Reproducing only by seed.
Stems are 1 to many 10 - 180 cm long, erect or spreading or lying nearly prostrate on the ground; often rooting from nodes in contact with the soil, usually bending in a zigzag manner at each node or joint (a).
lower leaf blades and leaf sheaths of very young plants finely hairy (b), blades and leaf sheaths produced higher up the stem usually completely hairless; nodes (a) of stem enlarged and prominent; leaf sheath somewhat inflated (c) or loosely fitting around the stem just above each node; leaf sheaths split (B), their margins (d) very thin, membranous, white or colourless, and separate or overlapping each other; ligule (e) a fringe of hair 1.5 - 3 mm long; no auricles
Inflorescence of several much-branched panicles; terminal panicle (C) at the end of each stem large and bushy, 15 - 50 cm long and almost as wide, the branches thin but quite stiff; panicles on lower branches (f) small, compact, and often remaining partially enclosed (g) by the leaf sheath from which they emerge; spikelets (h) borne singly at the ends of the tiny branches, about 2.5 - 2.7 mm long by 1.0 - 1.1 mm wide, each containing a single floret ( â€œseedâ€) about 1.8 - 2.0 mm long by 0.9 - 1.0 mm wide, gray-brown with 5 parallel beige veins. Flowers from August to September.
Fibrous root system.
Fall panicum is a native plant in eastern North America but has become a weed of significance in cultivated land only since about 1968. It now infests many thousands of acres of prime corn land in the 6 southwestern counties of Ontario and is present in many more farms in all the counties south and west of a line from Hamilton to Grand Bend. Outside this region it is known to occur only occasionally in cultivated land in central Ontario, in streamside locations along Bear Creek southeast of Ottawa, and in several waste areas in Ottawa city and along the St. Lawrence River.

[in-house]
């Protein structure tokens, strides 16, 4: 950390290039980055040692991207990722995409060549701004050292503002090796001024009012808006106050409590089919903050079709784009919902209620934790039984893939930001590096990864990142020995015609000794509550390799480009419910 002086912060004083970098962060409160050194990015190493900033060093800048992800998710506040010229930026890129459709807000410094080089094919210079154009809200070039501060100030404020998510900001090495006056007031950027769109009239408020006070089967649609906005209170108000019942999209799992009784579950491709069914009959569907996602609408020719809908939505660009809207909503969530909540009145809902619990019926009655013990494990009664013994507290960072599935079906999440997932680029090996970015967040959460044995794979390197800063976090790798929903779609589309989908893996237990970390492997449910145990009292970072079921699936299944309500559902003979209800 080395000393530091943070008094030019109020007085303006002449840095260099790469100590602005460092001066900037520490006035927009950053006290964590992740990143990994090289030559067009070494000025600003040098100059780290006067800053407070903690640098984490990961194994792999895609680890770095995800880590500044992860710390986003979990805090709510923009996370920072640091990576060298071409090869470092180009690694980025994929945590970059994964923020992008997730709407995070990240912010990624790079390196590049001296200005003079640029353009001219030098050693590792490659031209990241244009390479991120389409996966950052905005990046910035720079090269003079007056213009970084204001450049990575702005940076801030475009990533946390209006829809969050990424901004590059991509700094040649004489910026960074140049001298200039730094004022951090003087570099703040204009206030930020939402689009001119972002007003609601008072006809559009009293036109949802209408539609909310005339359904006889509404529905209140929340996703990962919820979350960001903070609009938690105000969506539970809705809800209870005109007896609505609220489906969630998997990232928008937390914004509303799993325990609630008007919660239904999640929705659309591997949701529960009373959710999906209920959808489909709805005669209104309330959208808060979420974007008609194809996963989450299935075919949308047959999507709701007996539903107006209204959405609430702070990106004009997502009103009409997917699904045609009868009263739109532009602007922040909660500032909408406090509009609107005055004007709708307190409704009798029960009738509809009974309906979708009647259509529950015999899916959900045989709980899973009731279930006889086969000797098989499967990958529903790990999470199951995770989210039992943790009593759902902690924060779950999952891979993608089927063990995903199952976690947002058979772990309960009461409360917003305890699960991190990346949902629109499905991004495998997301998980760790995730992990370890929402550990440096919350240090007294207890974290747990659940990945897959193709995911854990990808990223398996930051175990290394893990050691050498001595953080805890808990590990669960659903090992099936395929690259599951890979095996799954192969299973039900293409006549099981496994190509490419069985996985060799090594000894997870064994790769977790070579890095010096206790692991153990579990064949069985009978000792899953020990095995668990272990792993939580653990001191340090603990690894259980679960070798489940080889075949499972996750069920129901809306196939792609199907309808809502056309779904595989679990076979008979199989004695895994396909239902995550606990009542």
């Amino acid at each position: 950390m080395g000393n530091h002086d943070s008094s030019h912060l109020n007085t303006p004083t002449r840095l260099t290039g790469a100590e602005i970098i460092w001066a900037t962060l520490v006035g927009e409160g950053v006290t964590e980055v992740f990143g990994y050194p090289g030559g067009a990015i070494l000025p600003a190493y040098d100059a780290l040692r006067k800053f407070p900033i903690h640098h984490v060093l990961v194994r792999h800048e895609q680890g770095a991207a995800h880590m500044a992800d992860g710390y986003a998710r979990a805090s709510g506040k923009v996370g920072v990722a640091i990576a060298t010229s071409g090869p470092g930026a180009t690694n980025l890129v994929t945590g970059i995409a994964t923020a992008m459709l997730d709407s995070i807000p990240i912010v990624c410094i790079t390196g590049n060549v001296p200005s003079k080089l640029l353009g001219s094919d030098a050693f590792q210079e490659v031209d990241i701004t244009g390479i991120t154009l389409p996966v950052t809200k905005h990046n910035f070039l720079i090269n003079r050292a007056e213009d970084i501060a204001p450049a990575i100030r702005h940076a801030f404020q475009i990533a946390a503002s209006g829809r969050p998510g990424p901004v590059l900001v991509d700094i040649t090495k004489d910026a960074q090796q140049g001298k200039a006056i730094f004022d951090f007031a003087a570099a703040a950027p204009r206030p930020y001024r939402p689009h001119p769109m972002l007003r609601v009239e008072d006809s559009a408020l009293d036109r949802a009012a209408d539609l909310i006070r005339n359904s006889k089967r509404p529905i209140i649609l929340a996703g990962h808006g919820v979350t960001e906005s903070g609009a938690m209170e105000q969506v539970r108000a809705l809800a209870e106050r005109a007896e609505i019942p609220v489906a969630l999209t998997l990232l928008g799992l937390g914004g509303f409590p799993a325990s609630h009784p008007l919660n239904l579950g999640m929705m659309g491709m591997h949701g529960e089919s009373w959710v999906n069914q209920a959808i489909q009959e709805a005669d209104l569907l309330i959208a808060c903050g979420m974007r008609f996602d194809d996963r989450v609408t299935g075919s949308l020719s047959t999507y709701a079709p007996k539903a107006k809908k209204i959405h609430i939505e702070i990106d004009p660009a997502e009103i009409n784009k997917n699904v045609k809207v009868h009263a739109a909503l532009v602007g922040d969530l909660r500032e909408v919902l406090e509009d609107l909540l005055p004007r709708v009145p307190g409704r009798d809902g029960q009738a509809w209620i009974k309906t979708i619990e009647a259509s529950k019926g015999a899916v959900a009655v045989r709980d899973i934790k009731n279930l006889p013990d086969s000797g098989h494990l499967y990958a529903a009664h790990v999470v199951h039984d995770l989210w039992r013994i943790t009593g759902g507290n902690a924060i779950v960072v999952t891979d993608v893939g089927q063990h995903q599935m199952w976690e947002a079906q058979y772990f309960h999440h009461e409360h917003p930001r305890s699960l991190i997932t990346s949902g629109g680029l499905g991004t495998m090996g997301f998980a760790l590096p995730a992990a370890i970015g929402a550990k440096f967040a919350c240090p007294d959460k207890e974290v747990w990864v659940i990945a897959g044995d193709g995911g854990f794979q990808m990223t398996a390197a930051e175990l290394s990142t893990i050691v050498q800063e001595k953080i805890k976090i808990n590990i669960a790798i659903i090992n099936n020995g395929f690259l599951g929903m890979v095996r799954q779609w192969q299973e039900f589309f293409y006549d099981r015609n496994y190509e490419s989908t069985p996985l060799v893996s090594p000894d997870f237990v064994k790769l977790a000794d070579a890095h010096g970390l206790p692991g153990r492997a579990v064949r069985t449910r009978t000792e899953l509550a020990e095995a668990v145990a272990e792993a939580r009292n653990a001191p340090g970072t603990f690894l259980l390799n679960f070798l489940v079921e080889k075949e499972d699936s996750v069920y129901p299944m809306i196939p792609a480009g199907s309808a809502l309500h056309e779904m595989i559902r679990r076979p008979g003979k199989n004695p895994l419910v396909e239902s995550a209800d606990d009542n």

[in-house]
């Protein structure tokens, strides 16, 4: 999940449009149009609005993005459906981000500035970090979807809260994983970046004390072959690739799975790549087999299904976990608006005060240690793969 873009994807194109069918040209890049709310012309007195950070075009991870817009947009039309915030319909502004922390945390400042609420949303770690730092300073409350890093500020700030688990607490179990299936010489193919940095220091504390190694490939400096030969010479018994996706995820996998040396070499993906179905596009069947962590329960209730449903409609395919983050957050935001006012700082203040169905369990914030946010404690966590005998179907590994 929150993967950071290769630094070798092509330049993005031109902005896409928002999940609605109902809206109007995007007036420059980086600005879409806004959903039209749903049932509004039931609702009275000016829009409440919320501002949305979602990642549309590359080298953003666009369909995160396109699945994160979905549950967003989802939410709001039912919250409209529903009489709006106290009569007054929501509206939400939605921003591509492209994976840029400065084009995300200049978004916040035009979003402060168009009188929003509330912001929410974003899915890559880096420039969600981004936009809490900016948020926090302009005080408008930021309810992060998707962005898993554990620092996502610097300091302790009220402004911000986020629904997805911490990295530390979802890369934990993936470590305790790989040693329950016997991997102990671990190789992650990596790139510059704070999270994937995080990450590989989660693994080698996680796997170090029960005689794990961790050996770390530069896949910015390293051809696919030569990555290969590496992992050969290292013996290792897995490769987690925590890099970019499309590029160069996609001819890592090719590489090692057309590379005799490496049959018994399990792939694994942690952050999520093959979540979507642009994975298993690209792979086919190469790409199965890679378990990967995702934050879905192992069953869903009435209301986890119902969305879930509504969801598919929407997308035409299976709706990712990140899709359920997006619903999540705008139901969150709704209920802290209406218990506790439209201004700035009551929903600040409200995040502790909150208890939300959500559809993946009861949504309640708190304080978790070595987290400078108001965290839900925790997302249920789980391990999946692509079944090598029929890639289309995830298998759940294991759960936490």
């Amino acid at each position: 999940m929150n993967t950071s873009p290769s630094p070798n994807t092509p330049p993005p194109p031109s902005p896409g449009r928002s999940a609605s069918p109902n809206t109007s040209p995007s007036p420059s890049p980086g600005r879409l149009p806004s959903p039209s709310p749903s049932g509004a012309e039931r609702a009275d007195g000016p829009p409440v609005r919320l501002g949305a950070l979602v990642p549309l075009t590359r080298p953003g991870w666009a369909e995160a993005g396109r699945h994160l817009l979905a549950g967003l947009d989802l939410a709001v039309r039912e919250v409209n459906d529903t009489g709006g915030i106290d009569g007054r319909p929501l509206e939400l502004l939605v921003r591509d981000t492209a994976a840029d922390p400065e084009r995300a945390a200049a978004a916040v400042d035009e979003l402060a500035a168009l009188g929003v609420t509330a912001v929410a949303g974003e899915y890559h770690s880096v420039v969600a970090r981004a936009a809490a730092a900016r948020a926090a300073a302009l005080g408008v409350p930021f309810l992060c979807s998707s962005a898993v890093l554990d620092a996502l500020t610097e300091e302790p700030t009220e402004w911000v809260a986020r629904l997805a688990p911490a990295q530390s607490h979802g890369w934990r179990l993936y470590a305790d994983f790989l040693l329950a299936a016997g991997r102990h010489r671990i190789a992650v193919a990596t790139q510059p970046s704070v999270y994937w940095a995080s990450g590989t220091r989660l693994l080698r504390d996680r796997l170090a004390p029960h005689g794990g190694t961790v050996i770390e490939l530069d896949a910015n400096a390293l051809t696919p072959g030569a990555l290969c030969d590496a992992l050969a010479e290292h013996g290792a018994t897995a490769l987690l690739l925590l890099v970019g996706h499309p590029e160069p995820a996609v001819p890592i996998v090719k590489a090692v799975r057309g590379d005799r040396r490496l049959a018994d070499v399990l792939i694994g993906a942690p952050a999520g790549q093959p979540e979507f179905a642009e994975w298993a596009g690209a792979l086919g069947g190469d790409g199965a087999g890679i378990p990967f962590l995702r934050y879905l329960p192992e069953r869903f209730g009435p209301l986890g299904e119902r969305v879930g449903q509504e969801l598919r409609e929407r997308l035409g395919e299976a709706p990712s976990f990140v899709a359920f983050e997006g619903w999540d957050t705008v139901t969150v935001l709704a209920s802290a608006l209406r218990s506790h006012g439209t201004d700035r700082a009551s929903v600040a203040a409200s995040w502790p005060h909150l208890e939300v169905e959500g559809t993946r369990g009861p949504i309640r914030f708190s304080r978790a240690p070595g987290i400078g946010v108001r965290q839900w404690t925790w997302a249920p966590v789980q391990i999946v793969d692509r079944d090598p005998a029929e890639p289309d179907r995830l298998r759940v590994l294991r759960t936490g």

Corn yield loss (%)*: 2 % at 1 plant/m2 10 % at 5 plant/m2 Soybean yield loss (%)*: 2 % at 1 plant/m2 10 % at 5 plant/m2 *assumes that the weed has emerged with the crop and has been left uncontrolled all season.
It is distinguished from Witch grass by its coarser panicle, the zigzag appearance of its longer stems, and the absence of hair on the leaf sheaths and leaf blades in the upper part of the plant; and from Proso millet by its hairless upper leaf sheaths and blades and its smaller spikelets and â€œseedsâ€ that are only gray-brown in colour.
Fall panicum is not known to be toxic.
Fall panicum is not a known allergen.
No information exists at this time.
No information available at this time.
Currently none available for this weed. For the latest research on biological weed control: http://res2.agr.ca/Lethbridge/weedbio/index_e.htm#toc
Currently none available for this weed.
No documented cases of herbicide resistance to date. For more information on weed resistance: http://www.plant.uoguelph.ca/resistant-weeds/
Fall Panicum: A. Plant. B. Leaf-base. C. Panicle. D. 2 spikelets.
Leaf blade: young seedlings; lower leaf surface is densely hairy, but becomes less hairy with age. Older lseedlings, smooth and hairless with a very prominent mid-rib.
Leaf sheath: margins are hairless.